Why is Economic Vitality Important?
Economic vitality underpins our ability to accomplish other statewide goals. A robust economy requires efficient, reliable travel options and compatible land use patterns. This is as true in highly rural Washington as it is in our major metropolitan areas, and everywhere in between. Congestion in the Puget Sound region has a ripple effect on the rest of the state, affecting the well-being of farm families in Yakima and millwrights in Port Angeles.
Four Policies that Support the Statewide Economic Vitality Goal:
Support economic competitiveness across the state with strategic multimodal transportation investments coordinated with corresponding land use and other infrastructure policies to improve efficient and reliable movement of goods and services, and workforce access.
Recognize the full range of multimodal and intermodal mobility needs that support the state’s economy, including but not limited to first-mile/last-mile freight access and delivery, intermodal connectors, intermodal drayage20, industrial access to interstate and international travel, international border crossings, and workforce commuter travel as well as an array of multimodal systems that support travel-dependent tourism.
Promote innovative public-private partnerships that advance economic objectives and redefine ways of collaborating across sectors to provide infrastructure and services that meet mobility needs and align with public values about equity and access.
Support efforts to site or expand, as appropriate, regionally significant or statewide significant transportation facilities such as airports, intermodal transfer facilities, and other essential public facilities that support economic vitality, and minimize encroachment of incompatible land uses.
Recommendations to Advance Economic Vitality Statewide:
Ensure local land use policies prevent encroachment on Essential Public Facilities that support freight mobility.
Ensure Washington’s freight transportation system is responsive to the technologies and market forces that are reshaping freight mobility, supply chain logistics, and commercial vehicle operations, and can support the state’s economic vitality and public interests under a range of plausible future conditions.
Increase the economic resilience of border-to-border freight corridors and the capacity of this freight network to recover rapidly after major system disruptions.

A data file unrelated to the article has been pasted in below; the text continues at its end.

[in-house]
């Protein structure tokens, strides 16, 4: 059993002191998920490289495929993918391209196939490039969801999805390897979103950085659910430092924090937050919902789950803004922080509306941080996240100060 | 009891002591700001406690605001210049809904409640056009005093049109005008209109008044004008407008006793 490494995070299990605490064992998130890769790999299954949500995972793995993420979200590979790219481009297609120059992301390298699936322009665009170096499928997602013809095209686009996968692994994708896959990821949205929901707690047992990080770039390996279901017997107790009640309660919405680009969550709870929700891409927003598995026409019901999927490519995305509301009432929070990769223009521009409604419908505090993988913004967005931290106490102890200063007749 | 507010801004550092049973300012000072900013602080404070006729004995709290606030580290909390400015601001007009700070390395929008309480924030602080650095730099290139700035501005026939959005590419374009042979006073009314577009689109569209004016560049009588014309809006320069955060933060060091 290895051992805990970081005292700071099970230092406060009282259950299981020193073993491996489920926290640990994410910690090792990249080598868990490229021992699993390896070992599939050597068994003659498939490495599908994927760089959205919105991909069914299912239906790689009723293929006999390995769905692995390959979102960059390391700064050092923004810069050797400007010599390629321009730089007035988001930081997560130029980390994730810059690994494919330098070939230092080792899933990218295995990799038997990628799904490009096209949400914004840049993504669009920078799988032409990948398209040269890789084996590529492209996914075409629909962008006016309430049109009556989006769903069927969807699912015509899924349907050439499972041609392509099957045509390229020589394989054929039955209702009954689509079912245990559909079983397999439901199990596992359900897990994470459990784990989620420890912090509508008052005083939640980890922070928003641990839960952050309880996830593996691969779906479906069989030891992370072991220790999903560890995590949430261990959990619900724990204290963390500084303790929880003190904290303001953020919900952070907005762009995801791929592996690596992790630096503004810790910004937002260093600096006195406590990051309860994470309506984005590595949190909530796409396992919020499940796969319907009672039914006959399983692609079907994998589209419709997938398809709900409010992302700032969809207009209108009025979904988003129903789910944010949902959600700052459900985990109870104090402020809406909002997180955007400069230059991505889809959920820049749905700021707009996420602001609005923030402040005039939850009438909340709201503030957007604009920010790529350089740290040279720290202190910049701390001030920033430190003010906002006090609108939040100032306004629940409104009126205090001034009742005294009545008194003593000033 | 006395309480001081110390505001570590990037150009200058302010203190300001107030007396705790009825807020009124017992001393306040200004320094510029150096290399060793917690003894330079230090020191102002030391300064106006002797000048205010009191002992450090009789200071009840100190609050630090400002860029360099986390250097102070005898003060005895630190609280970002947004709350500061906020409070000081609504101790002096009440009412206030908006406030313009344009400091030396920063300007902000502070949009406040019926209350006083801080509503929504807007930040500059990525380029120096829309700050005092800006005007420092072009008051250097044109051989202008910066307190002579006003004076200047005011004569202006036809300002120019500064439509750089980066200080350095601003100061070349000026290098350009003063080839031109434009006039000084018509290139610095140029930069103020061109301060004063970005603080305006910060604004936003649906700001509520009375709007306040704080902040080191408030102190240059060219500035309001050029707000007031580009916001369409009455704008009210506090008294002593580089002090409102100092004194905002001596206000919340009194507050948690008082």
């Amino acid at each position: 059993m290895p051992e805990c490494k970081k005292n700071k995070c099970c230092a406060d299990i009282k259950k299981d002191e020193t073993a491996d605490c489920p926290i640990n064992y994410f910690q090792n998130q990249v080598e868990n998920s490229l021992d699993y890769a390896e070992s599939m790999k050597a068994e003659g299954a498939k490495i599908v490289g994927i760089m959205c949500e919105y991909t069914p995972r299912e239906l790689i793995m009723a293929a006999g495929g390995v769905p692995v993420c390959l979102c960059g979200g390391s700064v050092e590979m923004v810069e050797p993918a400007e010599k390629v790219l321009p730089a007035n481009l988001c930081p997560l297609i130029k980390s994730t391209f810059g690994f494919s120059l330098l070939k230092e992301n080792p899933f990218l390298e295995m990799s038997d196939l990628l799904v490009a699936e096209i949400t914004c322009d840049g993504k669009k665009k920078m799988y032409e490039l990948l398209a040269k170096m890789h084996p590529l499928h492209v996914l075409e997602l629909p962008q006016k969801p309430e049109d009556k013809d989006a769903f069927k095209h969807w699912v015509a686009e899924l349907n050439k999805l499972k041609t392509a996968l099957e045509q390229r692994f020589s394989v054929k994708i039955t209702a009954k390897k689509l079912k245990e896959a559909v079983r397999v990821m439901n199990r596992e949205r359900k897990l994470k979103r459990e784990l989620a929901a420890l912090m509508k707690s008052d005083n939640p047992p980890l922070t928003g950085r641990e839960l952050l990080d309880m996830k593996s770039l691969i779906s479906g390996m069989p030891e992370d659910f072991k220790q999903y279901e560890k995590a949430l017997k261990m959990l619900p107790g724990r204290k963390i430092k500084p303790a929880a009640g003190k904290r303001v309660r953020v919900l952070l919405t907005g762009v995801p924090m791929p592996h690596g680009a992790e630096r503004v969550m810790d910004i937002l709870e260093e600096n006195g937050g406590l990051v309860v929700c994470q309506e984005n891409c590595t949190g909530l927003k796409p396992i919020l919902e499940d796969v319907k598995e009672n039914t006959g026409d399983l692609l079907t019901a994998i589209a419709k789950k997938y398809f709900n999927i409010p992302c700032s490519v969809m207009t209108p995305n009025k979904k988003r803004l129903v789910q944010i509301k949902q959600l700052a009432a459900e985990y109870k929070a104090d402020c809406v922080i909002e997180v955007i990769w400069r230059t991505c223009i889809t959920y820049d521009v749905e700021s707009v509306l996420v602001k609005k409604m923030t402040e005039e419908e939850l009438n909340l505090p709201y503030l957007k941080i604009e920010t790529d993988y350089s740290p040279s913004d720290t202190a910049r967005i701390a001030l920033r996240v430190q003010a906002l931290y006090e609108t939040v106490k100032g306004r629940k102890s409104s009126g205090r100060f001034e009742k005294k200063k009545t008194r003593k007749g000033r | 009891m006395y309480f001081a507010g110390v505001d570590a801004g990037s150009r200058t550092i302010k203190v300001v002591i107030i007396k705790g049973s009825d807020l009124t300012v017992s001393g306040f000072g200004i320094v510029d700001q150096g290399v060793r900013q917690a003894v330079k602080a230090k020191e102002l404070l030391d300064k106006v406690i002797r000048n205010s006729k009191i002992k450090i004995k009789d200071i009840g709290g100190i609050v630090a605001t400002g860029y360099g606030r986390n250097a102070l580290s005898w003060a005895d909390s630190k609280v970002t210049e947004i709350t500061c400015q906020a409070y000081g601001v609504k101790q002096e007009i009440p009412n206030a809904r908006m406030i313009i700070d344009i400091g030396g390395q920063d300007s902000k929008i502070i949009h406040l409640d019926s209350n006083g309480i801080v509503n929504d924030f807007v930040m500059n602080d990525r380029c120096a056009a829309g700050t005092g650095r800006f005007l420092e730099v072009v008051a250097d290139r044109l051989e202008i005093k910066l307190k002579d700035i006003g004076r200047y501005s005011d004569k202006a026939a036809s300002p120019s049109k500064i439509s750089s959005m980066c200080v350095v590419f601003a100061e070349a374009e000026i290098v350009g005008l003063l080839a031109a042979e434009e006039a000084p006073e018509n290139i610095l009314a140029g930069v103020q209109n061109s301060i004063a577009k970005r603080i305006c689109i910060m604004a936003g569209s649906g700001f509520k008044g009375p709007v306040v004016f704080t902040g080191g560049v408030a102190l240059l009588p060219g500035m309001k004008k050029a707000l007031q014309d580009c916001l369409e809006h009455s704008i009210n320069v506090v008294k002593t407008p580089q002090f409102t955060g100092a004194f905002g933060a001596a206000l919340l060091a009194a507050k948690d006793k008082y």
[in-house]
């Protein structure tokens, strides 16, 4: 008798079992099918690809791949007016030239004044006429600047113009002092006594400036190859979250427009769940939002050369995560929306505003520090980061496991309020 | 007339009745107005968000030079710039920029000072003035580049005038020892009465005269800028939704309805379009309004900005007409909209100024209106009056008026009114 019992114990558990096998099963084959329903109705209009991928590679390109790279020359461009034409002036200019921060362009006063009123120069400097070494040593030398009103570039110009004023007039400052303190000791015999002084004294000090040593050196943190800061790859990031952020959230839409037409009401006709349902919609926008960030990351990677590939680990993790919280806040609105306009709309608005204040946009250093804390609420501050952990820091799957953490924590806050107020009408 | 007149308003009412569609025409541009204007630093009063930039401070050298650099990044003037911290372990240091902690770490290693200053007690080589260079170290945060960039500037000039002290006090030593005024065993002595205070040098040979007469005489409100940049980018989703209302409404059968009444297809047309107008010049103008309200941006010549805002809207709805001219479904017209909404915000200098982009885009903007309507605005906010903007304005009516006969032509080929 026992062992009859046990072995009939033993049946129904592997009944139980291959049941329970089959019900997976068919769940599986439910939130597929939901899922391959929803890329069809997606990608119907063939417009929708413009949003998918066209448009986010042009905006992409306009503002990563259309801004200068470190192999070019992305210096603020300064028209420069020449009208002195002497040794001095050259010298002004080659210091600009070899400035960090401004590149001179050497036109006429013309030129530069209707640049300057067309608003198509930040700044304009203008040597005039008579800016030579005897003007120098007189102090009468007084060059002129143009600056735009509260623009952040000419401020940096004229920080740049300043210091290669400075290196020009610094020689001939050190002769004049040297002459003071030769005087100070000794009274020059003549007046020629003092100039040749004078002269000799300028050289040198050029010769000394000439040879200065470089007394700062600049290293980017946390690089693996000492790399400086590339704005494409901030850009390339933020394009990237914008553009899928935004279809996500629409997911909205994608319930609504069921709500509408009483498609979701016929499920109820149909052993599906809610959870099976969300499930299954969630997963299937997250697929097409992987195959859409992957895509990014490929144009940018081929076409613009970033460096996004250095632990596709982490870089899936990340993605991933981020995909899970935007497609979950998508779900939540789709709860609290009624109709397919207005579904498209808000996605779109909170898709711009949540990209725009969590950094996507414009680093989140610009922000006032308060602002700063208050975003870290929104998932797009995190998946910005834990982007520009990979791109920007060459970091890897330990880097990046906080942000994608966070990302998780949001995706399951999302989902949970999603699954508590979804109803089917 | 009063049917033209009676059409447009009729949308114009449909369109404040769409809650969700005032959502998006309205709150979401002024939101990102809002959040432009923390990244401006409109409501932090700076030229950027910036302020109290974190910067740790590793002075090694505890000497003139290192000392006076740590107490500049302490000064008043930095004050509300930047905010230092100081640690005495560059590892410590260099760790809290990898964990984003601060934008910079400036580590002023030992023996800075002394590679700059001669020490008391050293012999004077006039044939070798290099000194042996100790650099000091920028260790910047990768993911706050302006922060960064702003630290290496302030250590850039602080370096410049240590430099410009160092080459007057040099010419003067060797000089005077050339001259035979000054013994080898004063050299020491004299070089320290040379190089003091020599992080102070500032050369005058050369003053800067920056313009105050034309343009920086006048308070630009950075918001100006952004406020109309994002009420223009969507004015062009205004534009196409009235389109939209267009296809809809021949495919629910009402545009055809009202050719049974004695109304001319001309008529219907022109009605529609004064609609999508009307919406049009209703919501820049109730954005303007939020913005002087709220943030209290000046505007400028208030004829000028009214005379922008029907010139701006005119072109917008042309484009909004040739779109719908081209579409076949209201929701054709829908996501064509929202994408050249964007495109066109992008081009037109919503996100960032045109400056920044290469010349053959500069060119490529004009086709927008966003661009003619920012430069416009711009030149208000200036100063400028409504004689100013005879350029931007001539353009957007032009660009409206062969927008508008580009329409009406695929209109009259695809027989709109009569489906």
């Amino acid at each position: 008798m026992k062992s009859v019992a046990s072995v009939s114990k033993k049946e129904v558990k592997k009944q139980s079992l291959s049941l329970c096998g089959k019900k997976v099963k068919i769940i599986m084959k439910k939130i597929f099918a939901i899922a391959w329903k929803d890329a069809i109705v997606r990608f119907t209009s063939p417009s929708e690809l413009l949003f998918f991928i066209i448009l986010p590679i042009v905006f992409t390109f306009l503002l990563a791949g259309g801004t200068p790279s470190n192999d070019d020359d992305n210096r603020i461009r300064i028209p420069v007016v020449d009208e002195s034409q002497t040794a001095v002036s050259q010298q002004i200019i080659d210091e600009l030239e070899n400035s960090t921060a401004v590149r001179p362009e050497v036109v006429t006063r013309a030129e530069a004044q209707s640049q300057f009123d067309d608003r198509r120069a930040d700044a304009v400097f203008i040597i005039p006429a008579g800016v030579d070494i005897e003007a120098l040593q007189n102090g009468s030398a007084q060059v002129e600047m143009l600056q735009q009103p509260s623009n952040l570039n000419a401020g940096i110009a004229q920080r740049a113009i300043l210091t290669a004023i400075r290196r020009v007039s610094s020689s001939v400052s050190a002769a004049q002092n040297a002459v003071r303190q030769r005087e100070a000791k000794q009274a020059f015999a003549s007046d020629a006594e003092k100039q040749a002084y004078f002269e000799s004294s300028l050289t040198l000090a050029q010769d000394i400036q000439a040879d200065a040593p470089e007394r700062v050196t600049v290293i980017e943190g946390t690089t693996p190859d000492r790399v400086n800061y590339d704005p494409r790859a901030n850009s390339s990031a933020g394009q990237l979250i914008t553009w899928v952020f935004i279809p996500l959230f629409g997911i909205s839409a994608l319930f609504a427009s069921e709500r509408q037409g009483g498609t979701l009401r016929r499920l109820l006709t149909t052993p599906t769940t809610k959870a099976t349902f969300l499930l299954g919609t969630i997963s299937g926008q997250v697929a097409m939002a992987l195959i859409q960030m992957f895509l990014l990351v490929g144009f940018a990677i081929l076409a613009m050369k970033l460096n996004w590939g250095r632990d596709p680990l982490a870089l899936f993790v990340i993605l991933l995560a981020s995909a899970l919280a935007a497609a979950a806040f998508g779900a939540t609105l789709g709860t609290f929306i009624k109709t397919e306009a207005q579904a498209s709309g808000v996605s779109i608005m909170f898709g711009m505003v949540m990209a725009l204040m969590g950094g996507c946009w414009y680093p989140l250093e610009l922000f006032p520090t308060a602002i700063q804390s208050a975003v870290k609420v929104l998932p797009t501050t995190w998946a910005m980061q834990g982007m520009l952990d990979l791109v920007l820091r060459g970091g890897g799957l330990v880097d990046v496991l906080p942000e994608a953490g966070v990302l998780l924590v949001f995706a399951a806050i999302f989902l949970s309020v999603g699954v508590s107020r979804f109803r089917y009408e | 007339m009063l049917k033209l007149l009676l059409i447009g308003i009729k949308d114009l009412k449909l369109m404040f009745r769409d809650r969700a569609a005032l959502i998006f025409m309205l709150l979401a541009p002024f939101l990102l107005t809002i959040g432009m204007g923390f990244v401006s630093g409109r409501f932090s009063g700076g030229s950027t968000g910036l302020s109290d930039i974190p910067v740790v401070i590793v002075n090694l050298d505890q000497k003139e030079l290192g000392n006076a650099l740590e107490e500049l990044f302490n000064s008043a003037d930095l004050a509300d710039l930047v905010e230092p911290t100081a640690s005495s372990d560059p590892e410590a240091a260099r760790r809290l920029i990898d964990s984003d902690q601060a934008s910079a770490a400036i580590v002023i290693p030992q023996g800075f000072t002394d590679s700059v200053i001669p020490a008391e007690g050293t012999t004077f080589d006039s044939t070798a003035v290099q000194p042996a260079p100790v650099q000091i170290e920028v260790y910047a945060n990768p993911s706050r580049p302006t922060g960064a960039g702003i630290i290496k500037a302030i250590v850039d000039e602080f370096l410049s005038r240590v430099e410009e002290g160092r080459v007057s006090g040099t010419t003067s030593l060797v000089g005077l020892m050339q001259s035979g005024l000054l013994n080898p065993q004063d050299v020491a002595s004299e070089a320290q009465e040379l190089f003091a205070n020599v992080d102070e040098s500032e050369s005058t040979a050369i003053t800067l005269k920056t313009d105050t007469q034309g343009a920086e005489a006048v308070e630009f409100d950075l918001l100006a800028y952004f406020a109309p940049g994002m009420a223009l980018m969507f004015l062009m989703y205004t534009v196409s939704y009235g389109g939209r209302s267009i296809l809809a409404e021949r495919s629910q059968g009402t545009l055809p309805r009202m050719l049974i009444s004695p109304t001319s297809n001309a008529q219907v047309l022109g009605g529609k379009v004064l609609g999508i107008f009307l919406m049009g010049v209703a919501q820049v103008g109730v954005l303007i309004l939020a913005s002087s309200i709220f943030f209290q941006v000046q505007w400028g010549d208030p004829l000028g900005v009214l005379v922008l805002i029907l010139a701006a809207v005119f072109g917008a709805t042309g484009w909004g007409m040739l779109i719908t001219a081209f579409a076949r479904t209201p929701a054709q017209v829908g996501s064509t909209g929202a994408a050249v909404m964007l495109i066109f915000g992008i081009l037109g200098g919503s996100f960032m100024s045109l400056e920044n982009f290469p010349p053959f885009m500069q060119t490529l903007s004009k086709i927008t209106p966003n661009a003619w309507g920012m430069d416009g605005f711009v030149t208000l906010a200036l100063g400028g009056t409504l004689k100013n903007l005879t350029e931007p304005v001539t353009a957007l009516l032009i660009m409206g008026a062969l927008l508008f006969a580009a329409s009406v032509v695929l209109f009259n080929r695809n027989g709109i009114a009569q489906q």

Pursue innovative strategies to maintain the economic viability of rural regional, community, local, and general use airports.
Support the state’s economic competitiveness in international trade by helping to ensure Washington’s ports are “big ship ready”—in the water and on land.
Cross-cutting topics can advance our understanding, preparedness, and ownership over new horizons. Here we present potential next steps and some options available to deepen understanding.
Technology and innovation create new opportunities for managing system capacity and increasing efficient throughput. We need to be resolute in our efforts to ensure transportation supports economic opportunity across the state by considering not just urban applications for technology and innovation but rural and suburban applications as well.
During extreme weather events, which we expect to increase in frequency and severity, some parts of the transportation system must be closed including highways, streets and roads, airports, rail, and river transport. These closures have big impacts on freight mobility and workforce communities and in turn, on the state’s economy and jobs. Improving the all-weather capability of our transportation system is vital to ensuring all-season access for our freight and goods system. An inventory and assessment of all-season capabilities can help us to reduce deficiencies with the greatest impact on commerce and economic vitality across the state.
The dynamic knowledge-based economies of Washington, Oregon, and British Columbia are giving rise to a strong, mega-regional northwest technology corridor. The potential of this economic collaborative is challenged by mobility issues. Not only must these businesses overcome geographical differences and international border crossings, but they are also challenged by unreliable and inefficient travel on the existing system. To better support economic growth in this sector, the two states and the Canadian province have joined with private sector businesses to explore possible public-private investments that will improve reliable mobility, potentially including a high-speed rail corridor or an autonomous vehicle corridor connecting Seattle to Vancouver, B.C.
Can transportation investments help rebalance the excess demand for housing and jobs in the central Puget Sound region into less congested urban areas elsewhere by increasing system connectivity and freight access to those areas?
That question surfaced during 2040 and Beyond background discussions. It reflects the fact that there are urban centers on the I-5 corridor and elsewhere with additional capacity for growth, consistent with adopted plans. They may lack a connection or intermodal facility needed to attract growth and grow local jobs in close proximity to existing, affordable housing. Dispersing somewhat the concentration of activity to make more effective use of infrastructure along the I-5 corridor can relieve pressure on over-burdened facilities and stimulate economic opportunity in new markets. This isn’t about creating new urban areas but making better use of the ones that exist. Transportation investments can not only help improve mobility but they can also help stimulate desired economic effects.